Show simple item record

dc.contributorYulia Frumer
dc.date.accessioned2018-09-27T15:58:32Z
dc.date.available2018-09-27T15:58:32Z
dc.identifier.urihttp://jhir.library.jhu.edu/handle/1774.2/59108
dc.description.abstractArgumentAn unusual compass, on which east and west are reversed, provides insight into the dynamics guiding our understanding of artifacts. By examining how such compasses were used in Tokugawa Japan (1600–1868), the benefits they brought, and how users knew how to read them, this article uncovers the cognitive factors that shape our interaction with technology. Building on the methodological approach of the distributed cognition theory, the article claims that reverse compasses allowed the user to conserve cognitive effort, which was particularly advantageous to Tokugawa-period mariners. Moreover, the article shows that even non-professional Tokugawa Japanese had a relatively easy time reading reverse compasses due to similarity between the compasses’ orientation and Tokugawa timekeeping practices. Building on the bodily and cognitive habits they had developed through the practices of keeping time, users could identify and interpret cultural cues embedded in the structure of reverse compasses.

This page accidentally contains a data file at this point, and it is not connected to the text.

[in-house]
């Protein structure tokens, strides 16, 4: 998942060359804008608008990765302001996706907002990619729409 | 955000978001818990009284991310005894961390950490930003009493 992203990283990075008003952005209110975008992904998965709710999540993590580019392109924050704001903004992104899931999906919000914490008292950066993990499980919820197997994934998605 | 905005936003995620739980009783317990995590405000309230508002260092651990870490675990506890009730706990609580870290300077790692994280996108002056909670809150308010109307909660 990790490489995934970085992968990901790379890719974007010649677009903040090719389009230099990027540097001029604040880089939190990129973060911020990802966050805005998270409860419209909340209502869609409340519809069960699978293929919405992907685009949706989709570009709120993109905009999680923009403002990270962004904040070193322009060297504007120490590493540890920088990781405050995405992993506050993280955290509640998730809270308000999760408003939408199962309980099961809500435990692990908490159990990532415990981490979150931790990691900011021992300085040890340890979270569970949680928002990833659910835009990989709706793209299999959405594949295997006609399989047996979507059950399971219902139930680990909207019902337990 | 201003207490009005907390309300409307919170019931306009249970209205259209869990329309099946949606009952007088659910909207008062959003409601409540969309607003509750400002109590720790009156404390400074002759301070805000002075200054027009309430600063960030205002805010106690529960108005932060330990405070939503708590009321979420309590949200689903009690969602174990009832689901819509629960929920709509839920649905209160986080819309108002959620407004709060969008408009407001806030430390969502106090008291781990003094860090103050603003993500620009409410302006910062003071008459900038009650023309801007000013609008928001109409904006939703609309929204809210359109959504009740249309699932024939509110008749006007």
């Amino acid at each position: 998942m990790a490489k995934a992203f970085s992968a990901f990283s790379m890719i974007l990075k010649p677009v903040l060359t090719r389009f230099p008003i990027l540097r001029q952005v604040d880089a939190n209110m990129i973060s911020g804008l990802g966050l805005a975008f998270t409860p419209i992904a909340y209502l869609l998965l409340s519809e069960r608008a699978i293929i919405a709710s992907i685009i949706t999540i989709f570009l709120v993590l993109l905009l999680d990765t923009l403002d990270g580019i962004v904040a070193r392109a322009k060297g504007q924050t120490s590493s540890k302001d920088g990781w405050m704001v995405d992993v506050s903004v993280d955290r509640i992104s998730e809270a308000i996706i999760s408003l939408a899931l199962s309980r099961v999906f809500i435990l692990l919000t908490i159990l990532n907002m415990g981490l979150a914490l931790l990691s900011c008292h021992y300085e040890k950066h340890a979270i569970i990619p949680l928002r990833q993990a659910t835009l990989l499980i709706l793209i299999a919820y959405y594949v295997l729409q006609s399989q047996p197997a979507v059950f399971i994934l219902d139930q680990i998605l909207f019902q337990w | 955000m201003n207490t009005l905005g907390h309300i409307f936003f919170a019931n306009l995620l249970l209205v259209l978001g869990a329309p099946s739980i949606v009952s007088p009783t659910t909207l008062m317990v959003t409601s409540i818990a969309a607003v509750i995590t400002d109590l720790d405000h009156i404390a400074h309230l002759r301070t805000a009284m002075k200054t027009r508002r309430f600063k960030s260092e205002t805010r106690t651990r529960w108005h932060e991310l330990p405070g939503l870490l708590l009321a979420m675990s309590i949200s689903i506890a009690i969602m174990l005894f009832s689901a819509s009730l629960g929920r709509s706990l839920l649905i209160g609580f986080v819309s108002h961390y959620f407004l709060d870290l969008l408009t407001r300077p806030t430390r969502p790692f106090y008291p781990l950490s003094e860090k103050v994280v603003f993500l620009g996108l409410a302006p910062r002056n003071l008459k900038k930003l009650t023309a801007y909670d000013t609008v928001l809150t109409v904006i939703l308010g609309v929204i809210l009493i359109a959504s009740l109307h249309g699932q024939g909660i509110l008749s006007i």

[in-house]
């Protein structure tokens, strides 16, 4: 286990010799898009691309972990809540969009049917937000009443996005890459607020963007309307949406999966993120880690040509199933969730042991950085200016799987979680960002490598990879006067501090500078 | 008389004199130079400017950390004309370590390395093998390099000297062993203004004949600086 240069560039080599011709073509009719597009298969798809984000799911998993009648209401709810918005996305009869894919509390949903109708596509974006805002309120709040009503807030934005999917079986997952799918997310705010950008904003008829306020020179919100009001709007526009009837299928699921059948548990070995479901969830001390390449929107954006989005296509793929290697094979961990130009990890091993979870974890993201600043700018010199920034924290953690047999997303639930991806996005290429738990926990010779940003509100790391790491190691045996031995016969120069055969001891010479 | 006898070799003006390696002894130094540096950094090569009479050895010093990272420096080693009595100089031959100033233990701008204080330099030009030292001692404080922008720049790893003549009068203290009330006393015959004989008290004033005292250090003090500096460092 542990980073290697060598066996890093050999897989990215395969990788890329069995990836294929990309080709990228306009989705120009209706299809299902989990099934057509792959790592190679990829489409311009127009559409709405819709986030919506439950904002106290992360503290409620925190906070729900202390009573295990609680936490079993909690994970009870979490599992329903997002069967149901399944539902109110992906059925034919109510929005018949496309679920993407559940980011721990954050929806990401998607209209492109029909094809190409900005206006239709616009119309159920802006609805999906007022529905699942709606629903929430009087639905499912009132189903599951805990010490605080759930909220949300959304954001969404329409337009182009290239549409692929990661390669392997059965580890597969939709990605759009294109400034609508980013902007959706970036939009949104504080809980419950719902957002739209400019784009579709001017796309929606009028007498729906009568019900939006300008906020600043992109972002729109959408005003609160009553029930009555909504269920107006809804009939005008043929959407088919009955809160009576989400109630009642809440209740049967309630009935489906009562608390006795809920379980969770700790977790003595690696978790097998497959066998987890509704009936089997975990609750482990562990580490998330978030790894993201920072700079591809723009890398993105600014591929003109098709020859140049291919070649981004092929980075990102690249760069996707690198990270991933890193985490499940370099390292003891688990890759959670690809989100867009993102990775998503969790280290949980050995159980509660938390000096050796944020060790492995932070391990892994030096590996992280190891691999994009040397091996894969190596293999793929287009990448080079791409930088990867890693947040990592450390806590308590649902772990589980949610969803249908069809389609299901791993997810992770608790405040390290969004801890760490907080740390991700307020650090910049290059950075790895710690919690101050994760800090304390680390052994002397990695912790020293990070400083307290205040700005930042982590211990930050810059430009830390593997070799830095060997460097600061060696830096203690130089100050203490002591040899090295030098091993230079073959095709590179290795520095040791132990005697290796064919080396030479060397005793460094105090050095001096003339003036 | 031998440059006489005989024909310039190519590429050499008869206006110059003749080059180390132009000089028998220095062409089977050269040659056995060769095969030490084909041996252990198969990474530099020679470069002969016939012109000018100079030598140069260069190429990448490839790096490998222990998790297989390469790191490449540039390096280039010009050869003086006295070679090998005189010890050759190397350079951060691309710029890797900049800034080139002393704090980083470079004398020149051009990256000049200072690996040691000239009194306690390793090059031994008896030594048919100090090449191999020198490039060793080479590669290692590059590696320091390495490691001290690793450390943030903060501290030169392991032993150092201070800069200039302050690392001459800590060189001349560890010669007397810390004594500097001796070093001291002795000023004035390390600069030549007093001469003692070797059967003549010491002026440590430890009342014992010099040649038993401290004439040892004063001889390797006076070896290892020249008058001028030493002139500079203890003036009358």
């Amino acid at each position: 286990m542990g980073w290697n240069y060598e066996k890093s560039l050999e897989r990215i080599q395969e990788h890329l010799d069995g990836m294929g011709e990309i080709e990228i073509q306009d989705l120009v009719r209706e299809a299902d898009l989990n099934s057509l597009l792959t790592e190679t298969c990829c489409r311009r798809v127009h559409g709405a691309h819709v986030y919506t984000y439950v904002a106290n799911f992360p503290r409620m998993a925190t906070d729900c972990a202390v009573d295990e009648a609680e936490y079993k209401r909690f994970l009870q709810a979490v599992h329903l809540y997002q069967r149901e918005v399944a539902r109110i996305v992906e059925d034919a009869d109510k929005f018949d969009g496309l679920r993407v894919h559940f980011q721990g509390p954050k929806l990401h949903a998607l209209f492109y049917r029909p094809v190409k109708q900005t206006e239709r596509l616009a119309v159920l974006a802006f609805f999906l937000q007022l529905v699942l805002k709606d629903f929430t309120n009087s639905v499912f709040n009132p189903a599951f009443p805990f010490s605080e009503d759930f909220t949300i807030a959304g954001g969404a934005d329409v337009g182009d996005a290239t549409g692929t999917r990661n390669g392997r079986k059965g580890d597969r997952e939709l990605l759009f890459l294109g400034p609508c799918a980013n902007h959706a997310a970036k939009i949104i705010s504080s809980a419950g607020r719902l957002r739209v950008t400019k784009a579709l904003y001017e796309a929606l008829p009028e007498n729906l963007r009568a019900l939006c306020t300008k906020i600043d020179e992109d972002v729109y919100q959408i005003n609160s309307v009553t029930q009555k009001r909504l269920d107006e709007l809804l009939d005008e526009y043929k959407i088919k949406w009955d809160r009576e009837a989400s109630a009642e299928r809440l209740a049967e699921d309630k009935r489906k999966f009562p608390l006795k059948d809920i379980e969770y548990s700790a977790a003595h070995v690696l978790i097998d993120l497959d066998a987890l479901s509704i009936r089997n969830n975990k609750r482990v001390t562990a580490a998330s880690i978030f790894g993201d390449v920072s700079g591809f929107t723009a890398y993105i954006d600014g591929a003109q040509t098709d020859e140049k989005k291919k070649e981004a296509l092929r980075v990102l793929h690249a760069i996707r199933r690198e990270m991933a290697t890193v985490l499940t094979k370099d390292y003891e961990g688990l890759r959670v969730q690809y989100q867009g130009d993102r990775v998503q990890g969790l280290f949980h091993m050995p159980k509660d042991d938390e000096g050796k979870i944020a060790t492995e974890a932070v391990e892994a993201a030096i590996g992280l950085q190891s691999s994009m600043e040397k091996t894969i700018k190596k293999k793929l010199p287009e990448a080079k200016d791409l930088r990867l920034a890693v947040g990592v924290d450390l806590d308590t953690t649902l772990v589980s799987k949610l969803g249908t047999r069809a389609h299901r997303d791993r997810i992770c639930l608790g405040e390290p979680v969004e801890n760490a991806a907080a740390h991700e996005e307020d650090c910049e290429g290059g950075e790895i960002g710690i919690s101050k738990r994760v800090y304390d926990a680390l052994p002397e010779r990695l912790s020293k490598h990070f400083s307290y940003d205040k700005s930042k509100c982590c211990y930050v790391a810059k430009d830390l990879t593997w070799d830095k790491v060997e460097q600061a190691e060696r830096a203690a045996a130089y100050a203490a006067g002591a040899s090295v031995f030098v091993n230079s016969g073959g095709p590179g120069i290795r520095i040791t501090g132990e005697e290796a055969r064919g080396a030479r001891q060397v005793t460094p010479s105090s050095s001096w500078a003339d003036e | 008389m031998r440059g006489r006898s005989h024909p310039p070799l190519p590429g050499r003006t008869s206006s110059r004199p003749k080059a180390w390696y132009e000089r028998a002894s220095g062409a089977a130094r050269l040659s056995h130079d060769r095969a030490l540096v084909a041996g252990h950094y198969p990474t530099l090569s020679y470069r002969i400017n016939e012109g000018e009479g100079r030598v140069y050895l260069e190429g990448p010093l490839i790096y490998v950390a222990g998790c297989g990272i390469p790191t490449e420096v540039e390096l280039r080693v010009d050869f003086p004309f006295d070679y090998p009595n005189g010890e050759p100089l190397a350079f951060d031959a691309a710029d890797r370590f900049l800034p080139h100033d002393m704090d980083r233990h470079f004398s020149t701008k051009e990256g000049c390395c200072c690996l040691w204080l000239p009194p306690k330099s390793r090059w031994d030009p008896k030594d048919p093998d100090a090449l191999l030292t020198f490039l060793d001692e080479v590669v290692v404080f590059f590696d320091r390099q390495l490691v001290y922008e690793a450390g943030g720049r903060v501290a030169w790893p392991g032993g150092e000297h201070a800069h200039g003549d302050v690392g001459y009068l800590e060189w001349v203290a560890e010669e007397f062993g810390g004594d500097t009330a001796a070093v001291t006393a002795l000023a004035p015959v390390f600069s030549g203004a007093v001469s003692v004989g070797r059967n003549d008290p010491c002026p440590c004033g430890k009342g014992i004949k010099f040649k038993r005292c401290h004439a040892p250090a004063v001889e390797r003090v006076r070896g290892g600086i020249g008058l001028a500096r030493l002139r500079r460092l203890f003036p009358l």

dc.relation.hasversion10.1017/s0269889718000157
dc.titleJapanese Reverse Compasses: Grounding Cognition in History and Society
dc.date.updated2018-09-27T15:58:32Z


Files in this item

Thumbnail

This item appears in the following Collection(s)

Show simple item record